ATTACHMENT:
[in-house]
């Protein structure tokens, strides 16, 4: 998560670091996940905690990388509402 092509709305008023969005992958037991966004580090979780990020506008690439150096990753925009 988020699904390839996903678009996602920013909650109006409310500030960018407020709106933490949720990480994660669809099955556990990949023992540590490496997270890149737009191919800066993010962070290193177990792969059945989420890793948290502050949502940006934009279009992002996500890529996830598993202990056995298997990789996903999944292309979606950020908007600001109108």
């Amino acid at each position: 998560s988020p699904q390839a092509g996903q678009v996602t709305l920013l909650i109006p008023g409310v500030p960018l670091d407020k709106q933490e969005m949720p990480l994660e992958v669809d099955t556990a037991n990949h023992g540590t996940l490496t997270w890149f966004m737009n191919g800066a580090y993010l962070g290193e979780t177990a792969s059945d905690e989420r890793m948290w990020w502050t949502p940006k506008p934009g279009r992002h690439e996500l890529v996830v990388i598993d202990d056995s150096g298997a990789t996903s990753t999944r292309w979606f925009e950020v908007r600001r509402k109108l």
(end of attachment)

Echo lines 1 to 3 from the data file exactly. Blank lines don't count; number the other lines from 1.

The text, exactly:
[in-house]
């Protein structure tokens, strides 16, 4: 998560670091996940905690990388509402 092509709305008023969005992958037991966004580090979780990020506008690439150096990753925009 988020699904390839996903678009996602920013909650109006409310500030960018407020709106933490949720990480994660669809099955556990990949023992540590490496997270890149737009191919800066993010962070290193177990792969059945989420890793948290502050949502940006934009279009992002996500890529996830598993202990056995298997990789996903999944292309979606950020908007600001109108």
């Amino acid at each position: 998560s988020p699904q390839a092509g996903q678009v996602t709305l920013l909650i109006p008023g409310v500030p960018l670091d407020k709106q933490e969005m949720p990480l994660e992958v669809d099955t556990a037991n990949h023992g540590t996940l490496t997270w890149f966004m737009n191919g800066a580090y993010l962070g290193e979780t177990a792969s059945d905690e989420r890793m948290w990020w502050t949502p940006k506008p934009g279009r992002h690439e996500l890529v996830v990388i598993d202990d056995s150096g298997a990789t996903s990753t999944r292309w979606f925009e950020v908007r600001r509402k109108l």